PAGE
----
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Air Break During Preoxygenation and Risk of Altitude Decompression Sickness

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Journal article

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To reduce the risk of decompression sickness DCS, current USAF U-2 operations require a 1-h preoxygenation PreOx. An interruption of oxygen breathing with air breathing currently requires significant extension of the PreOx time. The purpose of this study was to evaluate the relationship between air breaks during PreOx and subsequent DCS and venous gas emboli VGE incidence, and to determine safe air break limits for operational activities. Methods Volunteers performed 30 min of PreOx, followed by either a 10-min, 20-min, or 60-min air break, then completed another 30 min of PreOx, and began a 4-h altitude chamber exposure to 9144 m 30,000 ft. Subjects were monitored for VGE using echocardiography. Altitude exposure was terminated if DCS symptoms developed. Control data uninterrupted 60-min PreOx to compare against air break data were taken from the AFRL DCS database. Results At 1 h of altitude exposure, DCS rates were significantly higher in all three break in prebreathe BiP profiles compared to control 40, 45, and 47 vs. 24. At 2 h, the 20-min and 60-min BiP DCS rates remained higher than control 70 and 69 vs. 52, but no differences were found at 4 h. No differences in VGE rates were found between the BiP profiles and control. Discussion Increased DCS risk in the BiP profiles is likely due to tissue renitrogenation during air breaks not totally compensated for by the remaining PreOx following the air breaks. Air breaks of 10 min or more occurring in the middle of 1 h of PreOx may significantly cantly increase DCS risk during the first 2 h of exposure to 9144 m when compared to uninterrupted PreOx exposures.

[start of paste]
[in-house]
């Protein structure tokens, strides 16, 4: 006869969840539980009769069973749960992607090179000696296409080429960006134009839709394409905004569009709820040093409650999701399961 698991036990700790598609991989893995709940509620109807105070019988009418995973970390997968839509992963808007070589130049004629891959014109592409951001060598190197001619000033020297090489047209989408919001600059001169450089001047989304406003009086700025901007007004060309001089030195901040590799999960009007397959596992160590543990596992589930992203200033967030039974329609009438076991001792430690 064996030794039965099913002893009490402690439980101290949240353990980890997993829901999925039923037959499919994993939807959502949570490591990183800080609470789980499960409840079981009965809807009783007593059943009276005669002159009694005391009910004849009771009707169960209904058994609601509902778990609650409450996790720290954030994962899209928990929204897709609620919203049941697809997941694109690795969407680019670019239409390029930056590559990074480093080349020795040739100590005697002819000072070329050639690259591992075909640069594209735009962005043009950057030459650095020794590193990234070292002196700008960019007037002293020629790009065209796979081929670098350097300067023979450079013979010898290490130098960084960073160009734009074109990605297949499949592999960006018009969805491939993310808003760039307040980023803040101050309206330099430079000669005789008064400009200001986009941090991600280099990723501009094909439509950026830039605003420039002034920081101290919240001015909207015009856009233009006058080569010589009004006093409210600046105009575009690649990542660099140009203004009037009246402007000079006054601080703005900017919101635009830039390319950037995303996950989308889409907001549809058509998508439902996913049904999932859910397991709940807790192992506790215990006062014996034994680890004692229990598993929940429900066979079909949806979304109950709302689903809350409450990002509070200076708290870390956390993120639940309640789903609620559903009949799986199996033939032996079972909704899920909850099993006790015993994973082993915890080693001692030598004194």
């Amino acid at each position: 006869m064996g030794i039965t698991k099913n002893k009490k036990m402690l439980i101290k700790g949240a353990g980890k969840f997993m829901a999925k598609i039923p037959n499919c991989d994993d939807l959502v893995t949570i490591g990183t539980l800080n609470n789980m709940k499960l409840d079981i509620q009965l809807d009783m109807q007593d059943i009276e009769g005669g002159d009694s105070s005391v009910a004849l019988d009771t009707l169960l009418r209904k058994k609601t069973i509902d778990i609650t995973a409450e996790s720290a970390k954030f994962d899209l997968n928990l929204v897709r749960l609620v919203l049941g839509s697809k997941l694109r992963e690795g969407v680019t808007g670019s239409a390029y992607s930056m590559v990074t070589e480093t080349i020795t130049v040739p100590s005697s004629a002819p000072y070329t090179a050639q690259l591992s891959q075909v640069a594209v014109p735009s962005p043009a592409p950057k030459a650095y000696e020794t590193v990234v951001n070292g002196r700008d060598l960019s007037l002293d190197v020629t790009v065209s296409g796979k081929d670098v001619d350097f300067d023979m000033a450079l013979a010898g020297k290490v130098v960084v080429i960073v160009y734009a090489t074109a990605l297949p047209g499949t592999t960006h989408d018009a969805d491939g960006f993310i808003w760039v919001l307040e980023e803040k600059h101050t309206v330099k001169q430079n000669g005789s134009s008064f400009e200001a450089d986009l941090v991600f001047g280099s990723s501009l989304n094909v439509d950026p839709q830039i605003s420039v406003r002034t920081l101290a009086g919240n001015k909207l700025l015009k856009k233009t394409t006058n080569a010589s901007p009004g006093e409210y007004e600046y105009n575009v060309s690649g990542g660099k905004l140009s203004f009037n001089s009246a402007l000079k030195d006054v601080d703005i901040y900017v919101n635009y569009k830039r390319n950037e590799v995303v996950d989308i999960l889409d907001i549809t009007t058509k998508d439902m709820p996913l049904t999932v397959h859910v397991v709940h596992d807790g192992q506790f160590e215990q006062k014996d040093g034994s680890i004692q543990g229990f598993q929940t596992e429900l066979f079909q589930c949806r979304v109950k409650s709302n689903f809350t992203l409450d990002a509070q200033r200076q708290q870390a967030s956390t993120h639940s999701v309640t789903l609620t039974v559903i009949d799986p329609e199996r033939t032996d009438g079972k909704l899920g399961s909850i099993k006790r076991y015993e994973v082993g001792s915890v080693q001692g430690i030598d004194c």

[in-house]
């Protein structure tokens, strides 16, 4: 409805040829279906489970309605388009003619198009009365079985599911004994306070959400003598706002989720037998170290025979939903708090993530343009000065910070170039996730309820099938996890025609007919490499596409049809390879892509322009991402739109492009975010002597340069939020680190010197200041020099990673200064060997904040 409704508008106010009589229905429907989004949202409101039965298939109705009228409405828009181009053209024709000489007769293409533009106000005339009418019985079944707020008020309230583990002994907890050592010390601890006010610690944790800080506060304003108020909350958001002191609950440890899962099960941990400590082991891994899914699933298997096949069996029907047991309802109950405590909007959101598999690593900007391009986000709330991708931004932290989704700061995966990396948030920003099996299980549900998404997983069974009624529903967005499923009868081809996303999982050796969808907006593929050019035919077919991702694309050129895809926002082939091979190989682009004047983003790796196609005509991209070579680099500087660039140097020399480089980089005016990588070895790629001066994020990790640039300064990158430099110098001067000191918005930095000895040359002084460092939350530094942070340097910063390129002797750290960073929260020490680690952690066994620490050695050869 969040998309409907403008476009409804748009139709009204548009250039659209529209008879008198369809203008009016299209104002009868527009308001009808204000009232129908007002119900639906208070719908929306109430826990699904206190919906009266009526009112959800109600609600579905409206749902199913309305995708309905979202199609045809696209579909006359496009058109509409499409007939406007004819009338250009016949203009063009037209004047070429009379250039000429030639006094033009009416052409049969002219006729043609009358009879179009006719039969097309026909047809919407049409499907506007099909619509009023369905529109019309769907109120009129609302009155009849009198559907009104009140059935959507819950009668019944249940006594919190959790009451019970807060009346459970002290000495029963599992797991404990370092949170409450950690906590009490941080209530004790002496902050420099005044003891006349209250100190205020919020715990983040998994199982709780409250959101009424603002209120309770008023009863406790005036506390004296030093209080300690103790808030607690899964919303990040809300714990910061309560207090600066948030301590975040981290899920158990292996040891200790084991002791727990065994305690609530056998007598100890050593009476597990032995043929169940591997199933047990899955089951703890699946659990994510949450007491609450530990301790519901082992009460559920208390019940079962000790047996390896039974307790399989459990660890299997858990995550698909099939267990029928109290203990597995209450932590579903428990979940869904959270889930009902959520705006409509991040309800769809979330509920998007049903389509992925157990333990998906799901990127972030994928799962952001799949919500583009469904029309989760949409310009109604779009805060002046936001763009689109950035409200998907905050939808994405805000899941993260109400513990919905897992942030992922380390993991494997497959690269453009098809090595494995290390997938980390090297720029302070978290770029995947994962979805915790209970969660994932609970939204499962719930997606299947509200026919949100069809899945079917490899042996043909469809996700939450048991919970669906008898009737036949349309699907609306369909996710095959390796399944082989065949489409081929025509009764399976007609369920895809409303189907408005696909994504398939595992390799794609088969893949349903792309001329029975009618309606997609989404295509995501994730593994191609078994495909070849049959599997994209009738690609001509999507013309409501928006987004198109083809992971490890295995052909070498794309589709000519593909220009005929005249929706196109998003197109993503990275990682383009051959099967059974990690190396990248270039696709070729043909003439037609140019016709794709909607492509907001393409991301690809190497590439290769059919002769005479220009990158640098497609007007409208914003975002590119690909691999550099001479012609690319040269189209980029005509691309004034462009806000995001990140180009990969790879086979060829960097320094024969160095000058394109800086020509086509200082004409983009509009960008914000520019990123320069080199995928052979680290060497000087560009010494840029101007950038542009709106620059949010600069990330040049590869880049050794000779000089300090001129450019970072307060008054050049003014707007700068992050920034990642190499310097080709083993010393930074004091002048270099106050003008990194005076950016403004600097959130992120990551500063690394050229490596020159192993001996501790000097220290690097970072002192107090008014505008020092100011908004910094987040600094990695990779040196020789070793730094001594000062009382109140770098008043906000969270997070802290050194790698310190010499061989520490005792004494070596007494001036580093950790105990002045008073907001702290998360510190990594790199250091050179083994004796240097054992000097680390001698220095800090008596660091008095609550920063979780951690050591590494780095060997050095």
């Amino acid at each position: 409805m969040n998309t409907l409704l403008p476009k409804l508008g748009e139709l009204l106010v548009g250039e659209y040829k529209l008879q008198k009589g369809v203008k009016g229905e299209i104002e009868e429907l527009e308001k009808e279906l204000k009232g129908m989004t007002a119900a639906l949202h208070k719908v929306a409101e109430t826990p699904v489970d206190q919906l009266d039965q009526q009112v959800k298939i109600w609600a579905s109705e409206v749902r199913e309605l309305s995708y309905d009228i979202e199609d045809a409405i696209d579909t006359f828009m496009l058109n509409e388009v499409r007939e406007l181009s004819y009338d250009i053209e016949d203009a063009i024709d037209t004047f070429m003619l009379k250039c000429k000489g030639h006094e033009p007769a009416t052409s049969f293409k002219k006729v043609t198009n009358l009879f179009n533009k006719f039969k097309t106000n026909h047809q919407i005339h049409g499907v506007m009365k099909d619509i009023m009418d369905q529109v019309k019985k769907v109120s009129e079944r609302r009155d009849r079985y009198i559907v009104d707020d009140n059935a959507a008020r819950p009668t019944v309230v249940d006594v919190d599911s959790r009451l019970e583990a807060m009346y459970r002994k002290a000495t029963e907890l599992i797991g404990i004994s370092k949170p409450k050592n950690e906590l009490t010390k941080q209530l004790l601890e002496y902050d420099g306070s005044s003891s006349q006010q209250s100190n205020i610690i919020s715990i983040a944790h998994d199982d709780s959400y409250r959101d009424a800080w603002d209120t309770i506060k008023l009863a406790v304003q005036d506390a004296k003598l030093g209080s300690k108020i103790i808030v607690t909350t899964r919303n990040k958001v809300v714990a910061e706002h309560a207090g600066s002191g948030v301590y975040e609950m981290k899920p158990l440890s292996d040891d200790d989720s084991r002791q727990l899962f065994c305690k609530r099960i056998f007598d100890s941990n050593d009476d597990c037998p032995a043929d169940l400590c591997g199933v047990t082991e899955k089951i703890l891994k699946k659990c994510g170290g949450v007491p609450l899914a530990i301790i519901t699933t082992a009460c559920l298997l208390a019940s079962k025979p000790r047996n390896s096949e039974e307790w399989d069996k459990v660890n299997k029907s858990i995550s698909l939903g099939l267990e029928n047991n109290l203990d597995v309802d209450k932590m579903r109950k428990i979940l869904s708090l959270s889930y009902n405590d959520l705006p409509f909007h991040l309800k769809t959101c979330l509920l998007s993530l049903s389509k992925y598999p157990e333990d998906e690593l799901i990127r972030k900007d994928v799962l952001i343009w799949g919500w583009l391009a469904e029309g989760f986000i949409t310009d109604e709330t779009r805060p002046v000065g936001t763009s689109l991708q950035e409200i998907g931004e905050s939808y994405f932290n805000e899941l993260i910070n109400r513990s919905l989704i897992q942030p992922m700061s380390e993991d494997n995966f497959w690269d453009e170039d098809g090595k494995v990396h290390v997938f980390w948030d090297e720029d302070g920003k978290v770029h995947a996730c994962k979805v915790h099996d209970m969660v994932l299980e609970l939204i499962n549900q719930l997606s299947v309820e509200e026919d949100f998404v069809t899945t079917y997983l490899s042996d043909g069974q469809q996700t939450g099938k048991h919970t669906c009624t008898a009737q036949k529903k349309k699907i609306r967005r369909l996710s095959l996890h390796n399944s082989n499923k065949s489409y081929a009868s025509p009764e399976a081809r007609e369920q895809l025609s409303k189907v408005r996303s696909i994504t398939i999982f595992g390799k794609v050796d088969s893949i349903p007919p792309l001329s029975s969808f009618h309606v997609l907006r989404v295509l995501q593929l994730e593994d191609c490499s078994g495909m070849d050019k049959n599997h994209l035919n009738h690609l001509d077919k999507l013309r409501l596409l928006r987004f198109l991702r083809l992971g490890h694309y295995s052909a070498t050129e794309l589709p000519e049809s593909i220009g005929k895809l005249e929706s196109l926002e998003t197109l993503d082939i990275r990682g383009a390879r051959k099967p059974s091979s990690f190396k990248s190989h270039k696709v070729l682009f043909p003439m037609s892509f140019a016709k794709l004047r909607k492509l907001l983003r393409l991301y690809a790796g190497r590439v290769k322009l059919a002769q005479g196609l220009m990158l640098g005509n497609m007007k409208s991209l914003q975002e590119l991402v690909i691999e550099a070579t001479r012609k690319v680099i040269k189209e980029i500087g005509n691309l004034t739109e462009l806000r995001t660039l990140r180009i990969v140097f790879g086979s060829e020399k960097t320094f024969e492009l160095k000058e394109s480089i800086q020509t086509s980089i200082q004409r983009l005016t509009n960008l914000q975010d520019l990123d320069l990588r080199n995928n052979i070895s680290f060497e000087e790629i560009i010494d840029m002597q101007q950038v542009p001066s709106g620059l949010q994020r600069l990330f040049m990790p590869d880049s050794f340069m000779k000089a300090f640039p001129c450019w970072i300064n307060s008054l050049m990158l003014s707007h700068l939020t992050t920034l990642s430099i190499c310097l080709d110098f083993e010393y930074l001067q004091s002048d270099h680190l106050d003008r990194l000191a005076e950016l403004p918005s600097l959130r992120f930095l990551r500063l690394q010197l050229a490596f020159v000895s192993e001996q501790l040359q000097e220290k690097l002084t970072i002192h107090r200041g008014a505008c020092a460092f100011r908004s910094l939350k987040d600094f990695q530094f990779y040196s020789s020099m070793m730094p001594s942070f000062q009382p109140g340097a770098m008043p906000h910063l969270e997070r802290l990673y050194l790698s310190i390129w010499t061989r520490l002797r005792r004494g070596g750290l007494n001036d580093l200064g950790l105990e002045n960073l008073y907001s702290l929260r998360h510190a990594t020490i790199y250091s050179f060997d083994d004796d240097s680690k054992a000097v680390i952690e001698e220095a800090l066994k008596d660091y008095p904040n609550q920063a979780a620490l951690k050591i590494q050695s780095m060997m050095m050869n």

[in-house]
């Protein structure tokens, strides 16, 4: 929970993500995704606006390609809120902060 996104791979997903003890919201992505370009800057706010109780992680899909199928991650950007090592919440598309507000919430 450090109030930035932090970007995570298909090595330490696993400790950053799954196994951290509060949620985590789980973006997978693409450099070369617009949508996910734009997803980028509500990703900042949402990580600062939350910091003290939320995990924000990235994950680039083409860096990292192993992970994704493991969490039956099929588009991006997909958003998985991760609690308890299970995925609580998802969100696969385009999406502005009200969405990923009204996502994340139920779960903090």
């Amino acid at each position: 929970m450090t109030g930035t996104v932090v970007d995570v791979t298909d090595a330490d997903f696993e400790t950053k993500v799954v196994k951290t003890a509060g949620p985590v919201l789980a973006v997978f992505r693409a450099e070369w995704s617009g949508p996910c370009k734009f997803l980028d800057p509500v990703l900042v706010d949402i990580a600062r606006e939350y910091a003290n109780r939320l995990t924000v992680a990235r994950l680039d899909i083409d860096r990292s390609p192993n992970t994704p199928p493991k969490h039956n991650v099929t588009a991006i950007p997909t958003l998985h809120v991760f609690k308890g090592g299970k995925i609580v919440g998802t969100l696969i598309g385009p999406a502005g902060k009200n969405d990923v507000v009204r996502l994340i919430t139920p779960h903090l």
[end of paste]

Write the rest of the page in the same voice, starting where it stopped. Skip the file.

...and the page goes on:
Subject Categories:

  • Biochemistry
  • Medicine and Medical Research
  • Protective Equipment
  • Life Support Systems
  • Environmental Health and Safety

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